Bernanke and Summers: Thing 1 & Thing 2


Ben Bernanke and Larry Summers

As the prospect of ending Quantitative Easing dawns over the horizon, the need to frame a new global economic policy fills the screen. Leading the way is Larry Summers, former U.S. Secretary of the Treasury. With a new federal party in power Canada may be moving there already.

Former Fed Chair Ben Bernanke’s blog post—and Summers’s response, posted 1 April 2015—underscored topics that will likely decide the next election cycle in the U.S.

Summers’s presents two alternatives for combating Secular Stagnation [1] are:

Thing (1) QE—quantitative easing, monetary policy seen running its course as the negative effects keep piling up: search for yield, market instability, income inequality, ‘bubbles’ or Ponze schemes, deflation or low demand leading to the erosion of productive capacity; and

Thing (2) FERIR—Raising full-employment real interest rate or just ‘full employment’. Fiscal policy that has been out of favor since the late 1970s and early 1980s.


U.S. Q.E. hits the $ 4.5 Trillion Mark

With interest rates trending towards zero—or lower in some European sector economies—a switch is indicated from monetary to fiscal policy. Summers’s list of new policy directions is as impressive as their absence from our society is daunting:

  1. Increase public investment (for example, build green infrastructure)
  2. Lower barriers to small business start-ups (incentivize private investment)
  3. Promote business confidence (reduce red tape; provide universal health)
  4. Recommit to the social safety net;
  5. Reduce inequality; and
  6. Redistribute wealth (the last ‘Three Rs’ are necessary for empowering spending but anathema to the right wing).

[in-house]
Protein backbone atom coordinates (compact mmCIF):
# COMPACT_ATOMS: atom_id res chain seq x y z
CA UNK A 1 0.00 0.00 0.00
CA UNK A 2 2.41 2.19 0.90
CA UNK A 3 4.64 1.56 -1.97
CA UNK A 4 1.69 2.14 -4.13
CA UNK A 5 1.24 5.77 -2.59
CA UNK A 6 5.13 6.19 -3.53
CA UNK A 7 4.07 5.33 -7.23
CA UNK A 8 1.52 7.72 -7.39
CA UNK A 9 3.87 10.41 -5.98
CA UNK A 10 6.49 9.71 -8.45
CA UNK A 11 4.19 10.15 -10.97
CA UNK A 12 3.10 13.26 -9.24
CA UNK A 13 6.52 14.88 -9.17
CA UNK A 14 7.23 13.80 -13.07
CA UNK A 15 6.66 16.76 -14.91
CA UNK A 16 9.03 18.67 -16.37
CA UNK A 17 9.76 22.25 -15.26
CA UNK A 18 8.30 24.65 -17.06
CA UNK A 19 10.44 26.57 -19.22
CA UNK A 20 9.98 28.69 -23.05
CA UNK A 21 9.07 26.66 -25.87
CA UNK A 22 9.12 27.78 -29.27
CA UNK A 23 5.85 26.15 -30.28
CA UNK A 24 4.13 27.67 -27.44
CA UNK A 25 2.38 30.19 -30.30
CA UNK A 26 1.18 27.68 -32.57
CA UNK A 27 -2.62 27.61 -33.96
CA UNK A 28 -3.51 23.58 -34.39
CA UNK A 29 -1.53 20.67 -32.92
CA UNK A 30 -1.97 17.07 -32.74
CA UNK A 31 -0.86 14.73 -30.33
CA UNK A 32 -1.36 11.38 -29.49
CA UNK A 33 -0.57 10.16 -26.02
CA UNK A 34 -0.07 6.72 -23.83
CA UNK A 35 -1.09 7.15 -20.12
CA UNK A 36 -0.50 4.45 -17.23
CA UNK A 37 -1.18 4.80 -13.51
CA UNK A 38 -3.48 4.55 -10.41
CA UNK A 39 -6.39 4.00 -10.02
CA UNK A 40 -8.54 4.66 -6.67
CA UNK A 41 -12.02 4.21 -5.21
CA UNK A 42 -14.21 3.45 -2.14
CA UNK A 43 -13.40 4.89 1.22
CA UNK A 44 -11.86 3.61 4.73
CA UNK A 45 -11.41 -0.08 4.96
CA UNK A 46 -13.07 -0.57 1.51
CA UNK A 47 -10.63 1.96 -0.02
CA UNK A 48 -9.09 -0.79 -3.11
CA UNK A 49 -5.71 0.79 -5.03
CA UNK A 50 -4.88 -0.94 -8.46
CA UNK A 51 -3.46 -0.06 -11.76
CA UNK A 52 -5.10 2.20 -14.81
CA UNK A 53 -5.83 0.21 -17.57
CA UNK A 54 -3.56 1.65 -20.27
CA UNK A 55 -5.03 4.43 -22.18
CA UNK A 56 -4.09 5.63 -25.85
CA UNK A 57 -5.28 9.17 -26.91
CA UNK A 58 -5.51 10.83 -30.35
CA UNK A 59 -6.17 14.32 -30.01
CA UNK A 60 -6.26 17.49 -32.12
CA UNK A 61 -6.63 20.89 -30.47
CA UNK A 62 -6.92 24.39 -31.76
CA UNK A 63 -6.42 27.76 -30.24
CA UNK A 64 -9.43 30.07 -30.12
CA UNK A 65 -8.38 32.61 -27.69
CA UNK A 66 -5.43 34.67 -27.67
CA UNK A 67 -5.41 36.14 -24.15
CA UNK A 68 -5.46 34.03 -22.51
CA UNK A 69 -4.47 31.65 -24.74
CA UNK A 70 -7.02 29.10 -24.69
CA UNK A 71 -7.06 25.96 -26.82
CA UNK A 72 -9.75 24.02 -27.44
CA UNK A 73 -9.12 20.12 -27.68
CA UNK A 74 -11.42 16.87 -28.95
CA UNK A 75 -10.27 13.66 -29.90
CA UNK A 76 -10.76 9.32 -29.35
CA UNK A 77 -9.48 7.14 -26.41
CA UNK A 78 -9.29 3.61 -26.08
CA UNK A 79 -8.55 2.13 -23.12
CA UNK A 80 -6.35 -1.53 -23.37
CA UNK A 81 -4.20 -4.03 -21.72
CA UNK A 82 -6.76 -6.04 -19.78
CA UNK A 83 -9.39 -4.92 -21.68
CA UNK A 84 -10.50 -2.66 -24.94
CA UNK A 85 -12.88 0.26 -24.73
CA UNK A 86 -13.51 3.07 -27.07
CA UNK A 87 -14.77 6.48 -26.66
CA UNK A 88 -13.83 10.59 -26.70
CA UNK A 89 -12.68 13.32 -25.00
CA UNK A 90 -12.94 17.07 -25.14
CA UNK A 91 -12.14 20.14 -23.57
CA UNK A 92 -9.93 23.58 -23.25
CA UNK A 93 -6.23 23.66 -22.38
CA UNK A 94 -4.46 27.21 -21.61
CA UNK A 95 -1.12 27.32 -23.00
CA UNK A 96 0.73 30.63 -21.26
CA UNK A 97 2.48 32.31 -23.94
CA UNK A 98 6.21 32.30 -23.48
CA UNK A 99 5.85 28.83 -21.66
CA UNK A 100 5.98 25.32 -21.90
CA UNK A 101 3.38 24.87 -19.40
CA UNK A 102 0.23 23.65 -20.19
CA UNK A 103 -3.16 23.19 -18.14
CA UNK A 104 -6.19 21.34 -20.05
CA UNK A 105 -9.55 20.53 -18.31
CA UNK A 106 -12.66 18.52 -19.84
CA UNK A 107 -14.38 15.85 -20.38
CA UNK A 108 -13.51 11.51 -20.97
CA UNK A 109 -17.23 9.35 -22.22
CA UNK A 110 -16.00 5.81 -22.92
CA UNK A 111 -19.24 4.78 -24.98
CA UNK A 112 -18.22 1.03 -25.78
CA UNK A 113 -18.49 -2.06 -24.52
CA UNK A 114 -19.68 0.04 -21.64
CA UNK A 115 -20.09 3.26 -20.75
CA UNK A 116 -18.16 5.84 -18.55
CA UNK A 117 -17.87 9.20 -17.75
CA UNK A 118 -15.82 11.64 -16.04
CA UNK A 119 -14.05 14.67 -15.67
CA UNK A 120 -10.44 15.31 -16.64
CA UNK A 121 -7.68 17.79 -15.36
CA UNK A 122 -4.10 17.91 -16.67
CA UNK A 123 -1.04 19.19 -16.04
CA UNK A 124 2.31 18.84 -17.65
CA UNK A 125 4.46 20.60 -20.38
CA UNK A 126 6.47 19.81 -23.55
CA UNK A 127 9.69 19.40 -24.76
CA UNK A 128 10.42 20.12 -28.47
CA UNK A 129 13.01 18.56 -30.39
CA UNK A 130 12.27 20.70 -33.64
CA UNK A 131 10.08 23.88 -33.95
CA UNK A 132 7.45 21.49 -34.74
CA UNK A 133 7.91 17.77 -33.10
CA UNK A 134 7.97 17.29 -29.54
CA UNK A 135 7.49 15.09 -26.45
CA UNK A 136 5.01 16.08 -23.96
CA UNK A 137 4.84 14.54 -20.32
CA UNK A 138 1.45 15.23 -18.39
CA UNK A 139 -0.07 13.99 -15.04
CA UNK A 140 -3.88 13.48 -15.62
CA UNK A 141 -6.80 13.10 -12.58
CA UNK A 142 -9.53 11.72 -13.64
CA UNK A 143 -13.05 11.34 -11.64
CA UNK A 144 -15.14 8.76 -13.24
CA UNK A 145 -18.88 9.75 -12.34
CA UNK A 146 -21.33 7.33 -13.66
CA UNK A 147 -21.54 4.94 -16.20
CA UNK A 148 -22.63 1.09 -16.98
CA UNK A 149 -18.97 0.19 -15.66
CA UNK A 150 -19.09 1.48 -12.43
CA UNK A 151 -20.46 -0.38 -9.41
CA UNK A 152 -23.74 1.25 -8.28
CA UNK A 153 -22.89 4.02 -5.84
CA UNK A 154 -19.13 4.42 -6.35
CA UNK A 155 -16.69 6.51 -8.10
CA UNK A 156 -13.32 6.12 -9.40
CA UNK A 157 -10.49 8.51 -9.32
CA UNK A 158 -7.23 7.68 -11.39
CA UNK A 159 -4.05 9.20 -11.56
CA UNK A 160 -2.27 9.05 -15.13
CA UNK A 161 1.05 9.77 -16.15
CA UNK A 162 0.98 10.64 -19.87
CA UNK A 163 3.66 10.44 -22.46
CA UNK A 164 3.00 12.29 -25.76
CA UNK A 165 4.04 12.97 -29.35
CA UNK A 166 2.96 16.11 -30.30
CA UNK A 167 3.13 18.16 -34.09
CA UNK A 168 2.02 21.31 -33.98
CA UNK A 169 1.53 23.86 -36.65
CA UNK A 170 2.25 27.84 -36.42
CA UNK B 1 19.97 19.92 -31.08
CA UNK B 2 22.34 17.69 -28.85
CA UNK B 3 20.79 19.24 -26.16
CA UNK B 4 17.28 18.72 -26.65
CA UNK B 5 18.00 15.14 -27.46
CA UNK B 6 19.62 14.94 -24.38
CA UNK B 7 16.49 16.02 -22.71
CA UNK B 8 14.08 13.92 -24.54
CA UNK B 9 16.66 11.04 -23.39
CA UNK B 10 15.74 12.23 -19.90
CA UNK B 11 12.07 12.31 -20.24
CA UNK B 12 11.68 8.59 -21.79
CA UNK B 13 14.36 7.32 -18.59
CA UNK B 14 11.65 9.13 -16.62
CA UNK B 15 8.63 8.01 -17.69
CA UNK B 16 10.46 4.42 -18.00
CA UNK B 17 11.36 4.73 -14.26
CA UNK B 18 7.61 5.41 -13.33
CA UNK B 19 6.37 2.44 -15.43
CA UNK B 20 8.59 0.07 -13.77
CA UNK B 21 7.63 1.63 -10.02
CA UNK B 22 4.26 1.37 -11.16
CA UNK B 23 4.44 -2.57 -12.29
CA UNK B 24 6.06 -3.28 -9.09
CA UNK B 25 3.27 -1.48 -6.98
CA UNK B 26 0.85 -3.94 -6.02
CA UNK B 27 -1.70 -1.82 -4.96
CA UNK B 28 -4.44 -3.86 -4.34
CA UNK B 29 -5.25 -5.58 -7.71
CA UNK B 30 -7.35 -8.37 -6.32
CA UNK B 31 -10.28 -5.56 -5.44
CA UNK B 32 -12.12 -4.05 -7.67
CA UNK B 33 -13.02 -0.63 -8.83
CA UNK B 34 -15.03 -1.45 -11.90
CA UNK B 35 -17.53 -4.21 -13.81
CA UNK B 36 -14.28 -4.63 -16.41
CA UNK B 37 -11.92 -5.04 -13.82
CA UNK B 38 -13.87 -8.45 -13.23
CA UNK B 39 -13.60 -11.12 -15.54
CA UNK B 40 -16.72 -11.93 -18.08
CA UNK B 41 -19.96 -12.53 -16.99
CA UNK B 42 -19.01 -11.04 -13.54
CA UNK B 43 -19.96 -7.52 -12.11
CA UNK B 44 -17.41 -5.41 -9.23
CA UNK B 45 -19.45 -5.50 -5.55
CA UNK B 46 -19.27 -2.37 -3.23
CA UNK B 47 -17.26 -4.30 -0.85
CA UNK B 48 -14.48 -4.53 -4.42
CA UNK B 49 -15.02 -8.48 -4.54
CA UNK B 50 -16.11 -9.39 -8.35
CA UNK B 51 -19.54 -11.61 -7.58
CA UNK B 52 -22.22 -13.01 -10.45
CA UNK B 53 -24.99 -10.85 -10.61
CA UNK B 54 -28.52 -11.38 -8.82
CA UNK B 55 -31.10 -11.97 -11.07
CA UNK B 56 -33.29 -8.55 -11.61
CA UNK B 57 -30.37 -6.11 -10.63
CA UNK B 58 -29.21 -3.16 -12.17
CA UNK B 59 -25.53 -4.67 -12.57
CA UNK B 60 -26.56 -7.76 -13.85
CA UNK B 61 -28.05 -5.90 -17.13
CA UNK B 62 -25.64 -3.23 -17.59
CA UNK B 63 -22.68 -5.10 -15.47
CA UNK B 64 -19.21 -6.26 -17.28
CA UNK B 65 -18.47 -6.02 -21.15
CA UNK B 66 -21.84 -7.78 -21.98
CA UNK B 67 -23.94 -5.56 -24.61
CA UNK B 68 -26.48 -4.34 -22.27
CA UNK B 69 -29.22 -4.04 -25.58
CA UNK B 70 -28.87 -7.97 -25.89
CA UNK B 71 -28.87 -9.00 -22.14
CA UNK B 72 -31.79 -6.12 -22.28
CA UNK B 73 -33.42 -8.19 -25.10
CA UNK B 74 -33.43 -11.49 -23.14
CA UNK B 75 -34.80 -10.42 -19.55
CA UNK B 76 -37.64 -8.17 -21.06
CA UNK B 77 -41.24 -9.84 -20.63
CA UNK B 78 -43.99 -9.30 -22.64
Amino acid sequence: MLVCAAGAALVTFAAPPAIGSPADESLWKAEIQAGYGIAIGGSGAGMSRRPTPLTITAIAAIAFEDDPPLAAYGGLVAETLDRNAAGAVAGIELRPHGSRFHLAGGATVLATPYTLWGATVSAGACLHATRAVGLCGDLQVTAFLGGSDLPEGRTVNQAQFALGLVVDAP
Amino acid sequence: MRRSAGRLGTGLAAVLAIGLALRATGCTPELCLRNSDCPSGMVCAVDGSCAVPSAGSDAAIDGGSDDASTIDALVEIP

At a glance this proposal feels like a new GI Bill. Maybe even a new New Deal.

Yet, it brings into focus two primary challenges. First, reversing the dumbing down trends of mass production to make room for a greater diversification of products with priced-in quality (toasters we can use for 20 years; cutting-edge performance housing).

Second, recognizing that growth in the defence industry will bring diminishing returns as we succeed in sustaining global balance by applying global economic policy. The WWII scenario of total destruction of one region (UK & Europe) to the benefit of another (the US) hopefully will not be an option future generations will have to contend with. While recognizing that global threats have not been fully curtailed we must guard against the tendency for their over-amplification.

For example, we are seeing today how the 2003 – 2007 forays into the Middle East could have been prevented by a combination of (1) increasing domestic production of oil and renewable energies; thus (2) eliminating reliance on Middle East crude. Nothing will tame the Arab-Israeli conflict like making middle east oil supply a redundant commodity in the west.

The targets Summers identifies can be met by common sense alternatives requiring some government coordination (detractors will call it ‘intervention’). These include options discussed in this blog: switching to electric cars & transportation; retrofitting suburbs to reduce car trips and promote walking; and lowering domestic energy demand by enhancing the performance of the built environment.

Properly managed, each one of these opportunities raises FERIR by incentivizing innovation, small-business start-ups and rewarding measured risk-taking. However, the downsides to the oil and auto industry will have to be carefully balanced.

In the final analysis our governments must lead the re-energizing of the stalled western economies by shifting from monetary to fiscal policy; thus putting their money where their mouth is. The argument must be made that growing the green economy, and simply curving the worst excesses of the market economy, is good for business as well as for human health and ecological sustainability.

[1] Secular Stagnation: Facts, Causes and Cures. Tailings and Baldwin, Eds. Center for Economic Policy Research. © CEPR Press, 2014.


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